The ceremonious act of sitting in a circle is an integral part of gathering rituals. From medieval round tables to pow wows, humans have been known to congregate in circular arrangements for as long as can be remembered. Intrigued by the habitual act and looking to better facilitate it – for religious spaces in particular – Catalan architect Josep Ferrando explored the creation a chair which fosters this type of arrangement without the awkward squared off edges and triangular voids, eliminating unnecessary distance between sitters. With a fractal structure to guide him, Ferrando conceived of the Biennale chair together with manufacturer Figueras International Seating. The pragmatic chair debuted alongside the architect's presentation at the 14th International Architecture Exhibition in Venice.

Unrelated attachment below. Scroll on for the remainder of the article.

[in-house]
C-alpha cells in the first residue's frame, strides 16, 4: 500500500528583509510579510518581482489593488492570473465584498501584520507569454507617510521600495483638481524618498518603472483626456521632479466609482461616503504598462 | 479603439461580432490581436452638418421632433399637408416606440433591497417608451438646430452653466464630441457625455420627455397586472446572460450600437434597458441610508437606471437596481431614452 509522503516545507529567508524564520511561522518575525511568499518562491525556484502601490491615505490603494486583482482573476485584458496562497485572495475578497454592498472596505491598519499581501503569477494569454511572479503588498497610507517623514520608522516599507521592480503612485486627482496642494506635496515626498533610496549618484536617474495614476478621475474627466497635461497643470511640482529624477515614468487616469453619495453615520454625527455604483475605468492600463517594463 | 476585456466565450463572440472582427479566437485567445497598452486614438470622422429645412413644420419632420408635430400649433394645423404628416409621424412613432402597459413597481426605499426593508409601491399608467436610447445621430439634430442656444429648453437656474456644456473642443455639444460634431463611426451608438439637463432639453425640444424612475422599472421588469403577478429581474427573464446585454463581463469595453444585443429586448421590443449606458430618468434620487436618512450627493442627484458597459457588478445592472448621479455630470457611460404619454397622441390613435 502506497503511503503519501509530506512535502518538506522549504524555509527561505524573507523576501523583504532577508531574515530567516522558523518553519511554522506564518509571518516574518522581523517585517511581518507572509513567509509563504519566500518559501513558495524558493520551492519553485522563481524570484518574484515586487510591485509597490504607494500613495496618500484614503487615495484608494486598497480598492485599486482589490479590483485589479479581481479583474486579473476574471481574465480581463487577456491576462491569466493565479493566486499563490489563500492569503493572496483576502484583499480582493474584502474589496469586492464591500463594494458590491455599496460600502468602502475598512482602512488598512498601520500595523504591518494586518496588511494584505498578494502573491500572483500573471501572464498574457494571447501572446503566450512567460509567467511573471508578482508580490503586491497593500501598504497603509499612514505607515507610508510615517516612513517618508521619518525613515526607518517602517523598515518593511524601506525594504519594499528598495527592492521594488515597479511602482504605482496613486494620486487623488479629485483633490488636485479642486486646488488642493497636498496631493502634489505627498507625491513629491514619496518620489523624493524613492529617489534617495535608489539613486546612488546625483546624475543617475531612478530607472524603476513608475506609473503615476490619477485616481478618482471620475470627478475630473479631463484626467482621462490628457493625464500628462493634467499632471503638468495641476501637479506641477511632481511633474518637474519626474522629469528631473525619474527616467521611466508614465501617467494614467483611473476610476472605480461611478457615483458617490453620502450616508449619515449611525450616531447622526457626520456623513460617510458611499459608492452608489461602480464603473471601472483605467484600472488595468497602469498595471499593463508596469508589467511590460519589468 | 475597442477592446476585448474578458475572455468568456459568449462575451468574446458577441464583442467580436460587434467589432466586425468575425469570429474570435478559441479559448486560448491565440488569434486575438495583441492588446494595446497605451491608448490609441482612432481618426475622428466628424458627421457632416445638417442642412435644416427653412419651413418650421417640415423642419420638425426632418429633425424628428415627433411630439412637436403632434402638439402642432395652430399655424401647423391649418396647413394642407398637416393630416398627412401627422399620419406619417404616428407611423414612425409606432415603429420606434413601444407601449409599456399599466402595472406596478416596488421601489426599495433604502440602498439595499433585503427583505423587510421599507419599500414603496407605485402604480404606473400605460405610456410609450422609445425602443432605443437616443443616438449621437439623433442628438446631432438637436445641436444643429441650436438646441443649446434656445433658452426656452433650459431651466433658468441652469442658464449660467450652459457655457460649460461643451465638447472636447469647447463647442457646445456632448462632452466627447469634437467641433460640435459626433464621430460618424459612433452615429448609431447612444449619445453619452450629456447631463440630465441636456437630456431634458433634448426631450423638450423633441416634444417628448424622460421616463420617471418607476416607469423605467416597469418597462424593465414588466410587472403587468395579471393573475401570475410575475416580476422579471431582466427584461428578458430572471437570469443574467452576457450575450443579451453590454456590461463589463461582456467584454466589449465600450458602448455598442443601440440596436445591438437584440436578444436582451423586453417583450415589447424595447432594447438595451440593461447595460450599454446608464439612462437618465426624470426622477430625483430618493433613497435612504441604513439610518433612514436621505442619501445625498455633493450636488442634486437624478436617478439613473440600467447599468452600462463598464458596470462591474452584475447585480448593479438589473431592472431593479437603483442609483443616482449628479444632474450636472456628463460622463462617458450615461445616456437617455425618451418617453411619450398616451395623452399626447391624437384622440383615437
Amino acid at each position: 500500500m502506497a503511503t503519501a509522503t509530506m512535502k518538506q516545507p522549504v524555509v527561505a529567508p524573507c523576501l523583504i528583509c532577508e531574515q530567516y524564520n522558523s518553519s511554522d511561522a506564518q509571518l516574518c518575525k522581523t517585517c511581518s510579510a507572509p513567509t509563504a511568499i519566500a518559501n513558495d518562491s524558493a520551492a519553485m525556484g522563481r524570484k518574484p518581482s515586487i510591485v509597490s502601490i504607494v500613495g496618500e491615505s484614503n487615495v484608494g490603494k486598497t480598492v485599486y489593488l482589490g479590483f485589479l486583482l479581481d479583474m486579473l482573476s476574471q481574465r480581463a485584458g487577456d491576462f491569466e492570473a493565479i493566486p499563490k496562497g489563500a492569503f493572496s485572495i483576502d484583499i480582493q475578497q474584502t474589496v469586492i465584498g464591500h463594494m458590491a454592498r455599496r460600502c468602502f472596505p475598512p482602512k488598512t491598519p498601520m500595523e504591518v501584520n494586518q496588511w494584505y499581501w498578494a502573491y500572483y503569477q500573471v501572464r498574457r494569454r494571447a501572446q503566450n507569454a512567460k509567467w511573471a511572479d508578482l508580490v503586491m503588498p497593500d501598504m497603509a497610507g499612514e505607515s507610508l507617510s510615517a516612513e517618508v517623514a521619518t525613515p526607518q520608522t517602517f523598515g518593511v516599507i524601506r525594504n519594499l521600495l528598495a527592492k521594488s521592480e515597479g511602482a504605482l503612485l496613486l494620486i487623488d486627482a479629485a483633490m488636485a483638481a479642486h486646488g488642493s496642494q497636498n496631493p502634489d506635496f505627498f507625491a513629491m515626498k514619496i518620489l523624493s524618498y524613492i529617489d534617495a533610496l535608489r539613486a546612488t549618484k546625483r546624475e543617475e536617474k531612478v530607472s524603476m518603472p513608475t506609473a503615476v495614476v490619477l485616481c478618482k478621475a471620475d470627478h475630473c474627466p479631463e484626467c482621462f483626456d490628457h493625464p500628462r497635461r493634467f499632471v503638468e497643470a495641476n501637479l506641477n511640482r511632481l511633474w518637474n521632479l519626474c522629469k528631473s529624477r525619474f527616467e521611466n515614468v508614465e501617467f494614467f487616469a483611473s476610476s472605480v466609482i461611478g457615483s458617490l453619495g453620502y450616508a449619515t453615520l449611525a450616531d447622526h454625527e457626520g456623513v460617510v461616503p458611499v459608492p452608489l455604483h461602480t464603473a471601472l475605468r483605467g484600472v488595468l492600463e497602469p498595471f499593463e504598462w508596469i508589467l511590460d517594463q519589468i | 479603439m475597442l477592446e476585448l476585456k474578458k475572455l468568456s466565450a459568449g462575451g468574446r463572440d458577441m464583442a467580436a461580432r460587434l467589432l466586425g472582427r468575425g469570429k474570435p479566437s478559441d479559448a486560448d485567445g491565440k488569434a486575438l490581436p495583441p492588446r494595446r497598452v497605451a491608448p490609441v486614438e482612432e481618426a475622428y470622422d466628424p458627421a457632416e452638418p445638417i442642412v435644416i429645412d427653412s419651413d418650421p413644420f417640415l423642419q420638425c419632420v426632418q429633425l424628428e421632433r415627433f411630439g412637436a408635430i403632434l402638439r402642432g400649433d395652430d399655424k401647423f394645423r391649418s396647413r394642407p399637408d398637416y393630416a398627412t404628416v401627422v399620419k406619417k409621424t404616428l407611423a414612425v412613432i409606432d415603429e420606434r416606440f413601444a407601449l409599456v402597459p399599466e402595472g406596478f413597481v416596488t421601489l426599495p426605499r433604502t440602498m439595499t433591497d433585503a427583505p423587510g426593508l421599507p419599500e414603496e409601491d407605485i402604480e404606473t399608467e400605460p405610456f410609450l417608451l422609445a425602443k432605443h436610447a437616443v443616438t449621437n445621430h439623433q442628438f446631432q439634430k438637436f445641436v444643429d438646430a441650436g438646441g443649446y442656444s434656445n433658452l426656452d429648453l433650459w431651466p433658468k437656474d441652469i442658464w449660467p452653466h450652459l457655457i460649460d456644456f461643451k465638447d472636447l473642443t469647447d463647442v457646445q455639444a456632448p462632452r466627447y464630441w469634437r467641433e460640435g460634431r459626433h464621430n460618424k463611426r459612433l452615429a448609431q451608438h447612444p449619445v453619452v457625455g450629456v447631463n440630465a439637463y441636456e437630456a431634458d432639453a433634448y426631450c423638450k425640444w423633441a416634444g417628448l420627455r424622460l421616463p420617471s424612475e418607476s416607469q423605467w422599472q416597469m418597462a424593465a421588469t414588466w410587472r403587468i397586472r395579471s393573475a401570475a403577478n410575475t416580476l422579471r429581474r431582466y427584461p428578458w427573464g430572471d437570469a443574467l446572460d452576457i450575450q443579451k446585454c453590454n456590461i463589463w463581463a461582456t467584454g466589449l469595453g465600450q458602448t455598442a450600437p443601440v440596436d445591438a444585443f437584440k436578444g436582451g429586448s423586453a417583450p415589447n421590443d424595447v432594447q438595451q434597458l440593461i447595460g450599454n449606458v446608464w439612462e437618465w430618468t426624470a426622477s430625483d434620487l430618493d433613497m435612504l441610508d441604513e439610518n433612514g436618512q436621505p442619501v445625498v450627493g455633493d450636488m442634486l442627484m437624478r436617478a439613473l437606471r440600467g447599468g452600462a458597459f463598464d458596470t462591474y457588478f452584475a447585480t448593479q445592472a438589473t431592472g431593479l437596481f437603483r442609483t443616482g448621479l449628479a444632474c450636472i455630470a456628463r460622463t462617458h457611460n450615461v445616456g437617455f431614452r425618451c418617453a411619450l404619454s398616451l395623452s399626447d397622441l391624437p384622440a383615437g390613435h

Twenty strips of sustainable wood from the forests of Flanders and Melis measuring 8cm wide by 2.5cm thick were seamlessly fused with finger joints. Composed of planks arranged at slight angles of 8 degrees, both the chair's back and seat present unique compositions thanks to the wood's variegated grains. Only two legs – made from two strips each – delicately support the weight of the back, seat and sitter. Director of Figueras Design Center Pau Borràs explains 'the chair, in the end, is supported by gravity itself.' When the chairs are arranged in a circle, their legs collectively resemble tree branches. By referencing a fractal design, 'the harmony of proportions expresses both individuality and the whole at the same time,' says Ferrando.